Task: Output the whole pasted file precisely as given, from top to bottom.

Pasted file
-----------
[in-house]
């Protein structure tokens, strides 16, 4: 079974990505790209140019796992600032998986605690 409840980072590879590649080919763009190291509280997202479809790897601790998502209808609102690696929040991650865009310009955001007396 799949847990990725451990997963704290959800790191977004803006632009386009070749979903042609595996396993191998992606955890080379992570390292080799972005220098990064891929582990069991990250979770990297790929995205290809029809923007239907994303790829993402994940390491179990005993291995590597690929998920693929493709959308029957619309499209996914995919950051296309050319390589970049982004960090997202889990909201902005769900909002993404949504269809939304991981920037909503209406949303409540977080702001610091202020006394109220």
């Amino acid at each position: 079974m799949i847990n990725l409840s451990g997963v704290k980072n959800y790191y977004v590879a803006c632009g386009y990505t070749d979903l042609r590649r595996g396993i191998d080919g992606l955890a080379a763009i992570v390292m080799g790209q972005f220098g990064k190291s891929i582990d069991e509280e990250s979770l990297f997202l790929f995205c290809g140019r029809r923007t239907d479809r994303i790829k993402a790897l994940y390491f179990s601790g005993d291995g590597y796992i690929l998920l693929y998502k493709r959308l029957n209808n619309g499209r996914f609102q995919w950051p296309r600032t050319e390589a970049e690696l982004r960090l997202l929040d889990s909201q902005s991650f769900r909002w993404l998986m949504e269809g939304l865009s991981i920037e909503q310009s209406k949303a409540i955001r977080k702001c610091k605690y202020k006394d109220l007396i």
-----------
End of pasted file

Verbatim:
[in-house]
């Protein structure tokens, strides 16, 4: 079974990505790209140019796992600032998986605690 409840980072590879590649080919763009190291509280997202479809790897601790998502209808609102690696929040991650865009310009955001007396 799949847990990725451990997963704290959800790191977004803006632009386009070749979903042609595996396993191998992606955890080379992570390292080799972005220098990064891929582990069991990250979770990297790929995205290809029809923007239907994303790829993402994940390491179990005993291995590597690929998920693929493709959308029957619309499209996914995919950051296309050319390589970049982004960090997202889990909201902005769900909002993404949504269809939304991981920037909503209406949303409540977080702001610091202020006394109220």
């Amino acid at each position: 079974m799949i847990n990725l409840s451990g997963v704290k980072n959800y790191y977004v590879a803006c632009g386009y990505t070749d979903l042609r590649r595996g396993i191998d080919g992606l955890a080379a763009i992570v390292m080799g790209q972005f220098g990064k190291s891929i582990d069991e509280e990250s979770l990297f997202l790929f995205c290809g140019r029809r923007t239907d479809r994303i790829k993402a790897l994940y390491f179990s601790g005993d291995g590597y796992i690929l998920l693929y998502k493709r959308l029957n209808n619309g499209r996914f609102q995919w950051p296309r600032t050319e390589a970049e690696l982004r960090l997202l929040d889990s909201q902005s991650f769900r909002w993404l998986m949504e269809g939304l865009s991981i920037e909503q310009s209406k949303a409540i955001r977080k702001c610091k605690y202020k006394d109220l007396i």